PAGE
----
Zirconium isotope a master at neutron capture

zirconium (Download Image) LLNL scientists have revealed how a radioactive isotope of the element zirconium is 100,000 more likely than expected to absorb any room-temperature neutron it encounters.

The probability that a nucleus will absorb a neutron is important to many areas of nuclear science, including the production of elements in the cosmos, reactor performance, nuclear medicine and defense applications.

New research from a team led by Lawrence Livermore National Laboratory (LLNL) scientists reveals that the radioactive isotope zirconium-88 (⁸⁸Zr) is 100,000 times more likely than expected to absorb any room-temperature ("thermal") neutron it encounters. The research appears in the Jan. 7 edition of the journal Nature.

Zirconium-88 is a particular type, or isotope, of zirconium, distinguished by the number of neutrons it contains. Typical zirconium contains about 50 neutrons, but ⁸⁸Zr, which is radioactive and not found naturally on Earth, has fewer than normal, with 48 neutrons.

While neutron absorption (known as a neutron-capture cross section) has been studied in detail for many stable isotopes, not much is known about this property for radioactive isotopes. The newly discovered ⁸⁸Zr thermal neutron-capture cross section is larger than that of any stable isotope. This means that when the ⁸⁸Zr nucleus encounters a thermal neutron, it is very likely to capture it and incorporate it as part of the nucleus. Thermal neutrons are found in nuclear reactors, and any other neutron (from a nuclear reaction or nuclear decay) that starts out at high energy, will bounce around until it reaches room temperature.

"The big surprise here is that ⁸⁸Zr, a radioactive isotope of zirconium with two neutrons fewer than the lightest stable zirconium isotope, has a thermal neutron capture cross section that is so much larger than expected and is in fact the second largest ever discovered," said LLNL physicist Nicholas Scielzo, principal investigator for the research project. "The last time a cross section of this magnitude was discovered was when nuclear reactors were first turned on in the late 1940s."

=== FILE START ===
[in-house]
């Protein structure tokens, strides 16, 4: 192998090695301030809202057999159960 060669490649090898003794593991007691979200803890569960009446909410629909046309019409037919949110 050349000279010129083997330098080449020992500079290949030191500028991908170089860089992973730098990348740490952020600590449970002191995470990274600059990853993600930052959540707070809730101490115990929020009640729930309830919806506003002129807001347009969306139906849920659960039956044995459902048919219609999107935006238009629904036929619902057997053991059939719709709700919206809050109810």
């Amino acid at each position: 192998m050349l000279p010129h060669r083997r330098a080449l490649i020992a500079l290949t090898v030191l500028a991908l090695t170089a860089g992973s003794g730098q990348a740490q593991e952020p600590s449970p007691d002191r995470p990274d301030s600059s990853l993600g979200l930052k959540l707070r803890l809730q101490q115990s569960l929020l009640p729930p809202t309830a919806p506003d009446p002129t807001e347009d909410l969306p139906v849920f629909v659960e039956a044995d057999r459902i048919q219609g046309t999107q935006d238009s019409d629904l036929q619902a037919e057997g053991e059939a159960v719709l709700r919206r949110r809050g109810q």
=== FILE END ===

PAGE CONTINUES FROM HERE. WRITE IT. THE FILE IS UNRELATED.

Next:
The finding is significant because it showcases how little is known about how radioactive isotopes interact with neutrons, as well as implications for ⁸⁸Zr in national security missions.

"Neutron-capture reactions are important for a variety of applications and for how the heavy elements were built up," Scielzo said. "For example, these reactions impact reactor performance by taking away neutrons that could otherwise cause nuclear fission, and they are responsible for transmutation of some of the diagnostic isotopes used in stockpile stewardship."

The neutron-capture cross sections for most radioactive nuclei are poorly known, despite the importance of this information to a range of topics in both fundamental and applied nuclear science. Understanding the origin of the elements in the cosmos is one of the most important overarching challenges in nuclear science and requires neutron-capture cross sections for the many radioactive nuclei produced along the nucleosynthesis pathways. Essentially all the elements heavier than iron were created via successive neutron-capture in environments such as giant branch stars, core-collapse supernova and neutron-star mergers.

Nuclear reactors and weapons have exploited neutron-induced reactions to harness enormous amounts of energy, relying upon detailed neutron inventory for predictable performance. In a nuclear reactor, nuclides with large neutron-capture cross sections act as a poison in the fuel and diminish performance or can be introduced intentionally to control fuel reactivity.

The science-based stockpile stewardship program, which is used to maintain high confidence in the safety, security, reliability and effectiveness of the nuclear stockpile in the absence of nuclear testing, relies in part on cross sections for radioactive isotopes to interpret archival data from underground tests (UGTs) of nuclear devices. The transmutation of stable yttrium and zirconium detector material loaded in UGTs produced radioactive isotopes, such as ⁸⁸Zr that served as important diagnostics sensitive to neutron and charged-particle fluences. However, the nuclear-reaction network calculations, which model the production and destruction of these radioactive isotopes, rely on cross sections for which there are limited or no data, making it challenging to interpret the historical data.

"What I find especially intriguing is that the two largest thermal neutron-capture cross sections are both on radioactive isotopes (xenon-135 is the largest, ⁸⁸Zr is the second largest) and neither were expected, so maybe there are many more surprises to be discovered as we continue to investigate radioactive isotopes," Scielzo said. "Maybe this is a hint that these reactions won’t be quite what we expect and this would have a big impact on our understanding of how the elements from iron to uranium were formed in the cosmos."

The work was funded by the Laboratory Directed Research and Development program.